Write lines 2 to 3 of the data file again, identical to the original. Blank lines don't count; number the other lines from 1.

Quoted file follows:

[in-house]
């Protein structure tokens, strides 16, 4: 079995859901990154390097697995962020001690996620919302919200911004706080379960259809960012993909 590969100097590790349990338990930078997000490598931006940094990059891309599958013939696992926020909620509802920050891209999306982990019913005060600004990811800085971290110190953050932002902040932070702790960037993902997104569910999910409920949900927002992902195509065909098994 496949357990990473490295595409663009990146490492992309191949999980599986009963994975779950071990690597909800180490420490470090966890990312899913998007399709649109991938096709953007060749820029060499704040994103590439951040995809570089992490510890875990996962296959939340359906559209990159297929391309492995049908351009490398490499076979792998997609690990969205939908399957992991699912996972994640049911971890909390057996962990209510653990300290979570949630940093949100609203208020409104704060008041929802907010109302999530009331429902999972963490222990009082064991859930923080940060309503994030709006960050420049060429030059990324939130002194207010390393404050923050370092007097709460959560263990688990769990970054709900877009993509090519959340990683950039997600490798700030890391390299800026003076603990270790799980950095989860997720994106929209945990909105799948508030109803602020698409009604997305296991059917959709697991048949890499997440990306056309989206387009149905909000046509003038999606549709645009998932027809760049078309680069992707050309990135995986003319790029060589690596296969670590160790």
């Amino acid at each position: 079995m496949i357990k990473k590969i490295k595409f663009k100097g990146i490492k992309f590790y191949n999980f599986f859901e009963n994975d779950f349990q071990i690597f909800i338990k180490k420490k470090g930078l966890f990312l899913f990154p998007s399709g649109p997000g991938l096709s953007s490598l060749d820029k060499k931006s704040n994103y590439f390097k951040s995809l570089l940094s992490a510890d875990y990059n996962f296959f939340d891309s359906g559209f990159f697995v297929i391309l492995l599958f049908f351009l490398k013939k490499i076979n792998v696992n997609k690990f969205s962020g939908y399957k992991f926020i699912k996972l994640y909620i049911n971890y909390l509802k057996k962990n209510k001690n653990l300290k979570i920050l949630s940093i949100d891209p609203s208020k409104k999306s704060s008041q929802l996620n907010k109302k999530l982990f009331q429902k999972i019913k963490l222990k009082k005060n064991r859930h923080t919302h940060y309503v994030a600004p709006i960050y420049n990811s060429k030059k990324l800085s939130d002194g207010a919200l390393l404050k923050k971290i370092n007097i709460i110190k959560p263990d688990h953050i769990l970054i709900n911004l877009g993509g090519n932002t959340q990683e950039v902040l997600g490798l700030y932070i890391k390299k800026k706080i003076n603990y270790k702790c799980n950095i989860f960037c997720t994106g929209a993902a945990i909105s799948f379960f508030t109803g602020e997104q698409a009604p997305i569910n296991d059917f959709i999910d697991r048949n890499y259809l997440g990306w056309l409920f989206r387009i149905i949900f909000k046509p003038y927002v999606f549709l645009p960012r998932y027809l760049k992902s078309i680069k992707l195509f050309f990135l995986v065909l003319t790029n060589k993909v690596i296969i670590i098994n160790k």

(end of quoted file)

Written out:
């Protein structure tokens, strides 16, 4: 079995859901990154390097697995962020001690996620919302919200911004706080379960259809960012993909 590969100097590790349990338990930078997000490598931006940094990059891309599958013939696992926020909620509802920050891209999306982990019913005060600004990811800085971290110190953050932002902040932070702790960037993902997104569910999910409920949900927002992902195509065909098994 496949357990990473490295595409663009990146490492992309191949999980599986009963994975779950071990690597909800180490420490470090966890990312899913998007399709649109991938096709953007060749820029060499704040994103590439951040995809570089992490510890875990996962296959939340359906559209990159297929391309492995049908351009490398490499076979792998997609690990969205939908399957992991699912996972994640049911971890909390057996962990209510653990300290979570949630940093949100609203208020409104704060008041929802907010109302999530009331429902999972963490222990009082064991859930923080940060309503994030709006960050420049060429030059990324939130002194207010390393404050923050370092007097709460959560263990688990769990970054709900877009993509090519959340990683950039997600490798700030890391390299800026003076603990270790799980950095989860997720994106929209945990909105799948508030109803602020698409009604997305296991059917959709697991048949890499997440990306056309989206387009149905909000046509003038999606549709645009998932027809760049078309680069992707050309990135995986003319790029060589690596296969670590160790």
């Amino acid at each position: 079995m496949i357990k990473k590969i490295k595409f663009k100097g990146i490492k992309f590790y191949n999980f599986f859901e009963n994975d779950f349990q071990i690597f909800i338990k180490k420490k470090g930078l966890f990312l899913f990154p998007s399709g649109p997000g991938l096709s953007s490598l060749d820029k060499k931006s704040n994103y590439f390097k951040s995809l570089l940094s992490a510890d875990y990059n996962f296959f939340d891309s359906g559209f990159f697995v297929i391309l492995l599958f049908f351009l490398k013939k490499i076979n792998v696992n997609k690990f969205s962020g939908y399957k992991f926020i699912k996972l994640y909620i049911n971890y909390l509802k057996k962990n209510k001690n653990l300290k979570i920050l949630s940093i949100d891209p609203s208020k409104k999306s704060s008041q929802l996620n907010k109302k999530l982990f009331q429902k999972i019913k963490l222990k009082k005060n064991r859930h923080t919302h940060y309503v994030a600004p709006i960050y420049n990811s060429k030059k990324l800085s939130d002194g207010a919200l390393l404050k923050k971290i370092n007097i709460i110190k959560p263990d688990h953050i769990l970054i709900n911004l877009g993509g090519n932002t959340q990683e950039v902040l997600g490798l700030y932070i890391k390299k800026k706080i003076n603990y270790k702790c799980n950095i989860f960037c997720t994106g929209a993902a945990i909105s799948f379960f508030t109803g602020e997104q698409a009604p997305i569910n296991d059917f959709i999910d697991r048949n890499y259809l997440g990306w056309l409920f989206r387009i149905i949900f909000k046509p003038y927002v999606f549709l645009p960012r998932y027809l760049k992902s078309i680069k992707l195509f050309f990135l995986v065909l003319t790029n060589k993909v690596i296969i670590i098994n160790k």